507.01 Federal Indigent Defense in Practice
The Sixth Amendment guarantees “the right of the accused to require the prosecution’s case to survive the crucible of meaningful adversarial testing.” United States v. Cronic (1984). Federal defenders, with the more than 12,000 private ‘panel attorneys’ appointed under the Criminal Justice Act, represent the vast majority of individuals who are prosecuted in federal court.
Representing indigent defendants as appointed counsel involves handling some of the most difficult cases in federal court. Being a skillful advocate in the role of a true underdog facing the power and limitless resources of the United States of America demands an approach to law practice that is relentless, a commitment to thinking outside the box, extensive knowledge of complex federal criminal laws and procedure, sharp research skills, and deep empathy for individuals who would not have a voice in the system without their counsel.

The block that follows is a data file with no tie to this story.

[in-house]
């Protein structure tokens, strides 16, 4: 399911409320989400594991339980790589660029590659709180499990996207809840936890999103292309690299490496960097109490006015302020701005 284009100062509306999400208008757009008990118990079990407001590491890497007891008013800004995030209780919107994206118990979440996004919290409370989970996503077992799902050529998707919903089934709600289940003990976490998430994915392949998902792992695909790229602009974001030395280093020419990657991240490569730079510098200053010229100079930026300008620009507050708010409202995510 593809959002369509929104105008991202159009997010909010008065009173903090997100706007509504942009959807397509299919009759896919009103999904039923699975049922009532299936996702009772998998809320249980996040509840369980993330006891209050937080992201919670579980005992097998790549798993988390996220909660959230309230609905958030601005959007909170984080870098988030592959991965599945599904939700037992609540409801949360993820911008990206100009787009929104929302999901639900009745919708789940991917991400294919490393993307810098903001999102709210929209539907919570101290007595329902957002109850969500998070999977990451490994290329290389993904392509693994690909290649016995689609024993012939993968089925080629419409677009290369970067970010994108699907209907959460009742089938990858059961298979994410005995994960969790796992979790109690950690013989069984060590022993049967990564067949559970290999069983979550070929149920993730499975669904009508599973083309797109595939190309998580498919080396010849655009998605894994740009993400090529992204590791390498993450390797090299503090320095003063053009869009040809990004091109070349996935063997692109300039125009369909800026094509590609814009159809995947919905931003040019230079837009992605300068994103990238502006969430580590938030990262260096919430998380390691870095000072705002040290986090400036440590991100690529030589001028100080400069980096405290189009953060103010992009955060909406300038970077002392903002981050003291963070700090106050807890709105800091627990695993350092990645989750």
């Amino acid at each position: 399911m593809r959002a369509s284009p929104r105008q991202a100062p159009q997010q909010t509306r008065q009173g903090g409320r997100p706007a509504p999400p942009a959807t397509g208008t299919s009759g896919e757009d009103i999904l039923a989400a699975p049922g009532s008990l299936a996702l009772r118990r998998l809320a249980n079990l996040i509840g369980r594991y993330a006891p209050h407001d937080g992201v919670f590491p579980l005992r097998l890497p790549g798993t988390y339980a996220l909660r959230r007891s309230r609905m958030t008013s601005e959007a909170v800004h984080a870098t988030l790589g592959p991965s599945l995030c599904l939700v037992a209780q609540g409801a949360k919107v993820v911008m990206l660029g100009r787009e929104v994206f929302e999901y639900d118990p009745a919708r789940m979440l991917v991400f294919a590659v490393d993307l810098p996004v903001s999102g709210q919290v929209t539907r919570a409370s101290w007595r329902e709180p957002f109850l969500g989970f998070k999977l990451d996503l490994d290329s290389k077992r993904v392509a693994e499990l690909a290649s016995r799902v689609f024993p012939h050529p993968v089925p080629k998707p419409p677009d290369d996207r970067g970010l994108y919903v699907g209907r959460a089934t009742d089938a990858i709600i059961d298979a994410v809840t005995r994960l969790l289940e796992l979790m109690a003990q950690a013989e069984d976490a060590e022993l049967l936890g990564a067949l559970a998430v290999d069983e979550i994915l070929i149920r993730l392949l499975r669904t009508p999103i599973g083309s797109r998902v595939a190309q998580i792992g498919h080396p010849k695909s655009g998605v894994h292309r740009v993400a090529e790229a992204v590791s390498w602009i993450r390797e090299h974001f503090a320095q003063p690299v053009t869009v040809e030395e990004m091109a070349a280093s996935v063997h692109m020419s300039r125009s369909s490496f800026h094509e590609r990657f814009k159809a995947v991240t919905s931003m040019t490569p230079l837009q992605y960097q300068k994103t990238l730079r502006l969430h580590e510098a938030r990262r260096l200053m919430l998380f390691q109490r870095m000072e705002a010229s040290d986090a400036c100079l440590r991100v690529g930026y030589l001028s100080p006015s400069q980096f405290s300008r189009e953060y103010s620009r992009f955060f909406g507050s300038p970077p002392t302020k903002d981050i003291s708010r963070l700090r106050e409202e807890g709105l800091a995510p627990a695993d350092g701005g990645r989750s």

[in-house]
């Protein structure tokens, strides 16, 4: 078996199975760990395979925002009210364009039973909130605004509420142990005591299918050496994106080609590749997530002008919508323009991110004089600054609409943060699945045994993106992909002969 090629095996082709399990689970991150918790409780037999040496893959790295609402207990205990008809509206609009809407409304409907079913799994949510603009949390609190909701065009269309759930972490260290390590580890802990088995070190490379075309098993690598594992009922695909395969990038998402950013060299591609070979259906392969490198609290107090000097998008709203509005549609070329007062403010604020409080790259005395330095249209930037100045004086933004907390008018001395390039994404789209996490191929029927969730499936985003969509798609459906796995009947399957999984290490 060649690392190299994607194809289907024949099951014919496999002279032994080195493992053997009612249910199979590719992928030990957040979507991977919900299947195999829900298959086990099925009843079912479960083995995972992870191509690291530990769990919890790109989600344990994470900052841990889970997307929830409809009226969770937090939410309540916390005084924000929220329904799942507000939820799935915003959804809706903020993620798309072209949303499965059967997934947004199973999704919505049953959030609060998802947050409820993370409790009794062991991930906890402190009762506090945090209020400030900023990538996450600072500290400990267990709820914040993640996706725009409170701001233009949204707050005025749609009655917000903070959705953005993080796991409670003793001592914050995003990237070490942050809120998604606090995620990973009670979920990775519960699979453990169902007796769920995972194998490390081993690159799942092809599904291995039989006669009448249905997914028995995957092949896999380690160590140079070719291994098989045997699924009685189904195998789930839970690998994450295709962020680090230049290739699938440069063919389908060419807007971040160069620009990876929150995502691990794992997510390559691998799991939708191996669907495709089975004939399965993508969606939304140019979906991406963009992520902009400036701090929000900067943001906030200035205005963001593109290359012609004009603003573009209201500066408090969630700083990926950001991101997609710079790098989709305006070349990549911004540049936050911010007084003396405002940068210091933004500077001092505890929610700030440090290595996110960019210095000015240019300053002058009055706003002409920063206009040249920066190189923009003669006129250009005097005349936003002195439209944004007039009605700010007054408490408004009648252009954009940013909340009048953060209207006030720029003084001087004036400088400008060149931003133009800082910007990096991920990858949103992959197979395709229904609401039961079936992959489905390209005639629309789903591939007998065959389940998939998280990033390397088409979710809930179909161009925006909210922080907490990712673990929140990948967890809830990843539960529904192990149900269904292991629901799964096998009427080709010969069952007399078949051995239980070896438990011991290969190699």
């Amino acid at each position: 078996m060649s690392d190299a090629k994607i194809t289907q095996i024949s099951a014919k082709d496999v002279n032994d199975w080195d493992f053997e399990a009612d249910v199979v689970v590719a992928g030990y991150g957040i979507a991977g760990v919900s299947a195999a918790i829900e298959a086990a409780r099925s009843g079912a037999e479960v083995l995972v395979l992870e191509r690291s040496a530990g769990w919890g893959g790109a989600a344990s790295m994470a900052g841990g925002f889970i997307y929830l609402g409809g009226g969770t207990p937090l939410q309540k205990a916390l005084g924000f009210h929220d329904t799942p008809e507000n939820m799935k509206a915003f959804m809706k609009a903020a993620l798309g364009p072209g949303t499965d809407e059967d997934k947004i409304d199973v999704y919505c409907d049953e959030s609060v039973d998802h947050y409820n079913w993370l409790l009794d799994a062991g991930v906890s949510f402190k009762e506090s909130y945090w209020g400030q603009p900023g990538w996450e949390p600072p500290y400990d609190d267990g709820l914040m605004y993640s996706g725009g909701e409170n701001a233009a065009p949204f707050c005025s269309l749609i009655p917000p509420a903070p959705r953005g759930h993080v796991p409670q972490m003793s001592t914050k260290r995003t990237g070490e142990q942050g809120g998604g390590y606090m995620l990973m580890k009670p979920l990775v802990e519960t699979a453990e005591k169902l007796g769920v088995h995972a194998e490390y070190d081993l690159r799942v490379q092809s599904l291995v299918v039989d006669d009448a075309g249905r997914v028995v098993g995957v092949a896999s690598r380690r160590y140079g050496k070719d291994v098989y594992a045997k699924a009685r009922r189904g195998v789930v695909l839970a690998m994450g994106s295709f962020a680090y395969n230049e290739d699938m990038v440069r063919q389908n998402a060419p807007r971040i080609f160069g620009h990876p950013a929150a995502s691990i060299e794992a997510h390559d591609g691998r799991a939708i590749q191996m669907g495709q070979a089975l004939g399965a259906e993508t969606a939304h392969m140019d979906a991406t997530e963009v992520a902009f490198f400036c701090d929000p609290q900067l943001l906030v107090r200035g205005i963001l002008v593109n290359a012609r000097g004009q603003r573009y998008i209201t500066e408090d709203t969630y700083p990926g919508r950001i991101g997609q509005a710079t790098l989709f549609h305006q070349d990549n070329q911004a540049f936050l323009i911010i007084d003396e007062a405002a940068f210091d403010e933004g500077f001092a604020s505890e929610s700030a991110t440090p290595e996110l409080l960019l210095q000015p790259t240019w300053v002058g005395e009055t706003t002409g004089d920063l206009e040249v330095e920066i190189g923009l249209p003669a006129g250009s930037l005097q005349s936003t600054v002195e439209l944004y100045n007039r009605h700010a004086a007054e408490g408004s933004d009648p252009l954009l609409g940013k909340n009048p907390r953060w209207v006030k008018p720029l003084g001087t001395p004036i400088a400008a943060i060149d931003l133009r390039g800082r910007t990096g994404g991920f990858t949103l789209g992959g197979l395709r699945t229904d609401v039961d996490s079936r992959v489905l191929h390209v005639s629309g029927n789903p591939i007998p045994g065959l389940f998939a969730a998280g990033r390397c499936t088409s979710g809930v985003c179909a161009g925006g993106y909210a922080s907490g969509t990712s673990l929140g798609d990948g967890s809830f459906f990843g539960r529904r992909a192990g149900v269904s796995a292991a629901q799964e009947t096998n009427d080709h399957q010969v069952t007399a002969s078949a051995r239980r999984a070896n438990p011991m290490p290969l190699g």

This skills-based simulation course focuses on writing as an advocate for the accused and developing foundational practical skills and substantive legal knowledge needed to prepare a strong defense, with specific attention to direct criminal appeals from guilty pleas. Substantive areas of focus will include challenging the validity of a guilty plea, overcoming waivers and unpreserved errors, common Fourth Amendment concerns arising from police searches and seizures, the government’s bread and butter charges in indigent cases: guns and drugs, and the U.S. Sentencing Guidelines. The course will also necessarily consider the intersection of race, poverty, and systemic discrimination in our system of justice.
|Course Number||Course Credits||Evaluation Method||Instructor|
Simulated Writing, Litigation
Research and/or analytical paper(s), 5-10 pages
|Sakai site: https://sakai.duke.edu/portal/site/LAW.507.01.F21|
|Email list: LAW.507.01.F21@sakai.duke.edu|
|Course Areas of Practice|